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From about five years old I was involved in some type of music activity at the St. Croix SDA School, which at the time was a bells chorale and recorder ensemble. I was also quite active in the children’s choir at my home church, Central SDA Church, as well. As time went on I took basic piano lessons in elementary school as well as my early high school years, but after my favorite piano teacher passed away, the late Mr. Austin Bowens, I gave up piano all together. My family wasn’t the most musical family, besides my parents being in the adult choir at church and my sister being in the youth choir. However, most of my close friends are musicians and they are very good at what they do so I always hung out with them, but I never played because I had given up playing the piano. In high school I started to play the clarinet and bass clarinet in the school band. It was a pretty cool experience and I liked the warm woody sound of clarinet. Not too long after I begin playing in the school band, my grandfather gave me one of his Alto saxophones that he used to play, and me loving to hear John Coltrane on the radio and Kenny G was excited to learn the saxophone. A quick side note; I love jazz but my parents (father especially) didn’t like for us to listen to anything that wasn’t Christian music or at the very least classical, but knowing what radio station played jazz in the evening I would always sneak and listen to it when they weren’t there. Now we’re back on track. I began playing the saxophone in the school band and had an excellent band teacher who knew his stuff. His expertise helped me not only develop my sight reading but my being able to play by ear as well, because he always pushed us to be the best. I remember like it was yesterday the joy I felt when he gave me the opportunity to play the 1st Alto saxophone part. I was extremely happy! When I graduated however, I wasn’t playing as much as I had been because I initially went to University of the Virgin Islands to study computer science. My parents thought it would be a good idea for me to study that since I’m into fixing and building computers, but I never enjoyed it eventually dropped out and started working. After a couple of years, I moved to the states for a couple of years to try and find my way and figure what I wanted to do with my life. I ended up in the national guard but before I even got to go to basic training, I was medically discharged after having an asthma attack. I then moved to Maryland with an old classmate who I grew up with and who plays piano and is a brilliant musician to this day. He was playing for churches while I was finding odd jobs to support myself. We were staying with a fellow seventh day Adventist lady who we knew from back home, but then one day she told us we had to go without any warning. We had no place to stay but I had a car, so we camped out in my car for a couple of days until a lady from the Sunday church who my friend played for offered for us to stay with her. After staying there a while, I moved to Florida to try and find work and possibly go back to school but during my time there I couldn’t find any place that would hire me. Eventually, after living a pretty bad lifestyle with using drugs and such, I moved back home and decided it was time for a change. I rededicated my life the Christ and went to a youth camp in Antigua and it changed my life. I fell in love with music again while there because we would always break out in song during those two weeks at camp. When I came back home, while watching 3abn I saw Oakwood University Church’s Sabbath program and I was amazed at the quality of music. It sounded just like it was a record being played! I then prayed about my attending Oakwood University and a couple days later I received a letter brochure from Oakwood about attending and I hadn’t even applied yet! I took this as a sign and applied even though I didn’t know where the money was going to come from. When I arrived at Oakwood I wanted to study piano performance but knowing that I didn’t have as much training or knew as much repertoire as the other students, I was afraid that I wouldn’t be accepted into the program and signed up for composition and recording instead. Now I’m in my senior year and I still would like to study piano performance instead of composition and recording since I have a knowledge of more repertoire than I initially did when I arrived, but because I don’t have all that repertoire under my fingers yet I still have a little fear that I might not be accepted into the program. I practice a bit of classical music when I’m not practicing music for the Sunday church that I play for just in case I decide to make the switch. However, after praying about it a lot I think that I’m being inspired more and more to go for it and I think I might just do that.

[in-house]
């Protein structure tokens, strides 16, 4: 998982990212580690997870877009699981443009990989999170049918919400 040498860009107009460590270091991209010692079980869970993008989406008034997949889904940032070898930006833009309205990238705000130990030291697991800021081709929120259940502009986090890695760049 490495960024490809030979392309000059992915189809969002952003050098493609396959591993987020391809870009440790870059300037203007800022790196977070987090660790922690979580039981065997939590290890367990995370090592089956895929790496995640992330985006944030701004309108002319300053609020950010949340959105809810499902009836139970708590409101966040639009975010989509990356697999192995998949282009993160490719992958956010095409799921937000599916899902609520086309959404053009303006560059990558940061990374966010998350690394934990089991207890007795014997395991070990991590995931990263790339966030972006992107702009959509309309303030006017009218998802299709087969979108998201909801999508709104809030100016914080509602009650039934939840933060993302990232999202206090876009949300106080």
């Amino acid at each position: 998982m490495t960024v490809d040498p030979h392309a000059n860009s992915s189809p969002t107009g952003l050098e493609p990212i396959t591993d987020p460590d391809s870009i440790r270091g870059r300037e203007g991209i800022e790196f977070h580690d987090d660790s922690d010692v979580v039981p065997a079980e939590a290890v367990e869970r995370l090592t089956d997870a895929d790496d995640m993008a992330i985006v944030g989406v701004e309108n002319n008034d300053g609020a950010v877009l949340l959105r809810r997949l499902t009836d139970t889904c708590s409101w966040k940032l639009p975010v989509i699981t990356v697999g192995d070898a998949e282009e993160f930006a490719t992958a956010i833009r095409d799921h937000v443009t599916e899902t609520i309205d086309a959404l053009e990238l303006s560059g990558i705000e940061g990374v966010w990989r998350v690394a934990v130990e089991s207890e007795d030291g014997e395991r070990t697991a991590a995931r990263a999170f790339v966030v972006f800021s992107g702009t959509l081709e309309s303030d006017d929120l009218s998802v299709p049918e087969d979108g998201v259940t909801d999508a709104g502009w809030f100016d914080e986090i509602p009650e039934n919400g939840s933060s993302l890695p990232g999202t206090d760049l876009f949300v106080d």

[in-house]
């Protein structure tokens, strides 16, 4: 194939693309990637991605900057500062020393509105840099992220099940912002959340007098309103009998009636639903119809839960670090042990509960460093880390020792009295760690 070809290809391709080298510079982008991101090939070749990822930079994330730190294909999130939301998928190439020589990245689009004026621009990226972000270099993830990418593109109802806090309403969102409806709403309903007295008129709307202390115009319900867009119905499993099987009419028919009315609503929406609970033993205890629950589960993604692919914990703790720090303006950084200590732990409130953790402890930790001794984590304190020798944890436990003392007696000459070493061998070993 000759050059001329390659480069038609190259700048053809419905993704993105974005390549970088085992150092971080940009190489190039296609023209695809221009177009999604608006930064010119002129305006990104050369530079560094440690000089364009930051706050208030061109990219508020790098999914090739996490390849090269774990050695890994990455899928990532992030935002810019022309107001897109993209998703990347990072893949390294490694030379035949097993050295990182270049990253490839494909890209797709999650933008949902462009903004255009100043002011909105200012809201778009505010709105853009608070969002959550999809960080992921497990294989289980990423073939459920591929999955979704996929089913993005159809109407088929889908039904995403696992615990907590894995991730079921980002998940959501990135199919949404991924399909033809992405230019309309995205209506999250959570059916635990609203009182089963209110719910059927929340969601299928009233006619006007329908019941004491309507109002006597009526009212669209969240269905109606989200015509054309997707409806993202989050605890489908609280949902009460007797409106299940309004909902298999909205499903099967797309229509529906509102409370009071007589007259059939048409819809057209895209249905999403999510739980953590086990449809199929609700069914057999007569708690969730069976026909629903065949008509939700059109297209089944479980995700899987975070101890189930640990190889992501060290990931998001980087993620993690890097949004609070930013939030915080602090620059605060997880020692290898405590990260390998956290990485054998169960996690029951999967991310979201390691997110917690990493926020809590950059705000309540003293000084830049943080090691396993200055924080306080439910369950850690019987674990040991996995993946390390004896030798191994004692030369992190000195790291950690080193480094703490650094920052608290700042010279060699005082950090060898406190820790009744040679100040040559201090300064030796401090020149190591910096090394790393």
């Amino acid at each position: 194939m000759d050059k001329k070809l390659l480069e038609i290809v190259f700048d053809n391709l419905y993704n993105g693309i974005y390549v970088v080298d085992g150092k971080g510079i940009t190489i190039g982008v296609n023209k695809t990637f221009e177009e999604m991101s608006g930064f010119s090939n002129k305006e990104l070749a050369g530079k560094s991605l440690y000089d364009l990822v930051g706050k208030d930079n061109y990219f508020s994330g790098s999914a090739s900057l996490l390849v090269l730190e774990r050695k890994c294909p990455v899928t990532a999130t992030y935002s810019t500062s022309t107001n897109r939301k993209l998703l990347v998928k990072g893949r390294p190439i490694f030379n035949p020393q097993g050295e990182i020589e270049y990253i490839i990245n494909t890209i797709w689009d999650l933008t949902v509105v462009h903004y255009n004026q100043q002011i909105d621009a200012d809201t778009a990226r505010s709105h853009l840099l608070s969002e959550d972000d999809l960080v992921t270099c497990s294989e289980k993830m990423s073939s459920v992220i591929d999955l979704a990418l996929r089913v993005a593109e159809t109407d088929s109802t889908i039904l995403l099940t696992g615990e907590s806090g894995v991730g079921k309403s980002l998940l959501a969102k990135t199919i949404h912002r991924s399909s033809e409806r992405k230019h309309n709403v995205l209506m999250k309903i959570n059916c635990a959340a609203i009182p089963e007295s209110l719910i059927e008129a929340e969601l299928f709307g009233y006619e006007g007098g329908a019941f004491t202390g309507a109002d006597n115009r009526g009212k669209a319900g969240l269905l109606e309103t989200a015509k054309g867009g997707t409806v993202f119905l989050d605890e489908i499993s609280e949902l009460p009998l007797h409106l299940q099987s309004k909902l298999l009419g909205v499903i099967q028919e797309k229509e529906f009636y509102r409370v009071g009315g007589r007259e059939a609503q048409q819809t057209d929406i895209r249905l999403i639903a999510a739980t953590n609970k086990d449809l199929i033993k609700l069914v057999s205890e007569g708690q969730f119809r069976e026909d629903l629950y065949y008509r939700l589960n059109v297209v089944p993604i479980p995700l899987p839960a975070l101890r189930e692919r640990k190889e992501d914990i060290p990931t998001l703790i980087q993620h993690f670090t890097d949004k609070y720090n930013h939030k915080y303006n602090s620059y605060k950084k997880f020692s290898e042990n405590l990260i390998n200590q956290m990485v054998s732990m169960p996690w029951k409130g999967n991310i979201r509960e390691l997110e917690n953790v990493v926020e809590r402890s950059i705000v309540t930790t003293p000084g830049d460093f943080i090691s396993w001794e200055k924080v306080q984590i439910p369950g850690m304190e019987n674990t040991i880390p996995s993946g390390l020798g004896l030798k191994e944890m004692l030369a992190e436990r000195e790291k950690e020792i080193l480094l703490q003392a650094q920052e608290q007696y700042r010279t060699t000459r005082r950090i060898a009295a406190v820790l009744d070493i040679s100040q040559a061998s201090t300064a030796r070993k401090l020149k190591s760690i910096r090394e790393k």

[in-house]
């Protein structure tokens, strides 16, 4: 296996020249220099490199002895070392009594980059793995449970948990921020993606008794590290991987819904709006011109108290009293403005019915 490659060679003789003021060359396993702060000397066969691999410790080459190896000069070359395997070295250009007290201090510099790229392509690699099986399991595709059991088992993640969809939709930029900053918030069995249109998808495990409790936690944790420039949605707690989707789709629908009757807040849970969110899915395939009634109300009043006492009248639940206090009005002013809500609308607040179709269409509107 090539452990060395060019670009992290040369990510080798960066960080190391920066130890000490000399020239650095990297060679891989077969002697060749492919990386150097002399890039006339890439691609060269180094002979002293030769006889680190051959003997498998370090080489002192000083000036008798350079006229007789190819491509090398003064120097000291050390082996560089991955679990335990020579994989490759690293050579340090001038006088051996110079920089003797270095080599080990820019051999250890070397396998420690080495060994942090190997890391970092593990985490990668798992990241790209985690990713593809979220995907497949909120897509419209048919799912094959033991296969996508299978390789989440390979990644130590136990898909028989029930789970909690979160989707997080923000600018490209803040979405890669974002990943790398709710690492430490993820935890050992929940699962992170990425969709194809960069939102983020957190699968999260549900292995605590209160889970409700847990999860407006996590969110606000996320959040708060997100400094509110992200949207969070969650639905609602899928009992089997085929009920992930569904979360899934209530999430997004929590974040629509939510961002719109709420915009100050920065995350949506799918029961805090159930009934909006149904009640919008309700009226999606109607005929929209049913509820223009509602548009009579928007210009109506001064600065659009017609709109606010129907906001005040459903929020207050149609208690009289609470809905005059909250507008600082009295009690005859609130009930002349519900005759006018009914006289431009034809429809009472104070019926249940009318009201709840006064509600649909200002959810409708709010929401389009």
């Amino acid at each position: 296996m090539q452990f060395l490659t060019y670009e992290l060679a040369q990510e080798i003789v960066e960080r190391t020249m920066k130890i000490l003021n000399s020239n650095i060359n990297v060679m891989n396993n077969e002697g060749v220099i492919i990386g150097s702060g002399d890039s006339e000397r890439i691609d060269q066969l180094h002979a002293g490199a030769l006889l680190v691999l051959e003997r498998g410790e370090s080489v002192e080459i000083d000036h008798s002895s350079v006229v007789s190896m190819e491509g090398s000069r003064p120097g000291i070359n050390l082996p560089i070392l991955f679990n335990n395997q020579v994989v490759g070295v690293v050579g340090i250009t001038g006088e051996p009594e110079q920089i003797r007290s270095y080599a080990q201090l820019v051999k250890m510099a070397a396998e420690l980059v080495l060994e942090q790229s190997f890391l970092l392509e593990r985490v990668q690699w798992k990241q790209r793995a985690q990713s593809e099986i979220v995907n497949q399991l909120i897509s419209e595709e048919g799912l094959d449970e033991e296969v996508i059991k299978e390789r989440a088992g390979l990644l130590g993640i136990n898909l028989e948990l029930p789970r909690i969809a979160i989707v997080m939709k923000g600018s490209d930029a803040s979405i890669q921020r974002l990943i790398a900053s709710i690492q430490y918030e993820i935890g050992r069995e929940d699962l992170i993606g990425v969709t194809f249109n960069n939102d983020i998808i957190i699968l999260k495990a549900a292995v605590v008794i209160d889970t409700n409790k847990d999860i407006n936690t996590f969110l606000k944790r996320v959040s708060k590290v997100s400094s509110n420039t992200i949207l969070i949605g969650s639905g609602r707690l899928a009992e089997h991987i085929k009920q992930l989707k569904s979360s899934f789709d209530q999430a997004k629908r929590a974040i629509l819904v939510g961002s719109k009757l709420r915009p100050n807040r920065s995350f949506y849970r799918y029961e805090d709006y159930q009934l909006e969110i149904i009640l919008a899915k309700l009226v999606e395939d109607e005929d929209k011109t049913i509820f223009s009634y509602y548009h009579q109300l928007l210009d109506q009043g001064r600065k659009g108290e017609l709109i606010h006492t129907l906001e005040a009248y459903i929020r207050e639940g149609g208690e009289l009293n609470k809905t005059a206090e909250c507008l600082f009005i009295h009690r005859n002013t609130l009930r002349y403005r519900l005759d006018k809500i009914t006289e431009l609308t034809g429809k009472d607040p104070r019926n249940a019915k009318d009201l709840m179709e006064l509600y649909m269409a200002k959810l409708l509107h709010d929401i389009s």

The Mozart effect…. This is a theory that states that listening to Mozart’s music will improve the IQ of the listener, which was developed by a physicist Dr. Gordon Shaw in the early 1990’s. In 1973, Dr. Shaw started his research on the brain’s capacity for spatial reason due to his interest in brain theory, according to Associated Press. The idea was exaggerated by the press and then became misconstrued as that The Mozart effect would make one smarter. What happens is that the classical music relaxes the brain and allows the spatial temporal to be enhanced. Now, what causes Mozart’s music to have this effect? Is it due to his style of music?. This “Mozart effect” not only helps IQ, but it also helps people with mental disorders. Music therapy is hugely beneficial to kids with autism, for example, but is this effect just limited to Mozart’s music? Since this research has been proven to stimulate the brain and raise the IQ of listeners, why is it that music programs are being cut from the school systems? Especially when school systems must cut down on subjects due to finances, the first department to be cut is the music department. These are some of the questions I intend to answer in this paper. The Mozart effect research has given us reasons to keep music in schools, not just as a major or hobby, but to help the brain’s spatial reasoning to be enhanced even if just temporarily. Autistic kids and people with other mental disorders are greatly benefited and gain help through music therapists, and it allows for more productivity with many tasks. The Mozart effect also work on babies’ brains developing in the womb and allow them to also grow to have a love for music. Music is not just an art, it’s a science and it’s just as, if not more effective, than medicine and it has no negative side effects. Not only have I stated that the Mozart effect works, and that music is an important part of life, but I have provided some examples of the benefits that I will bring to light in my paper.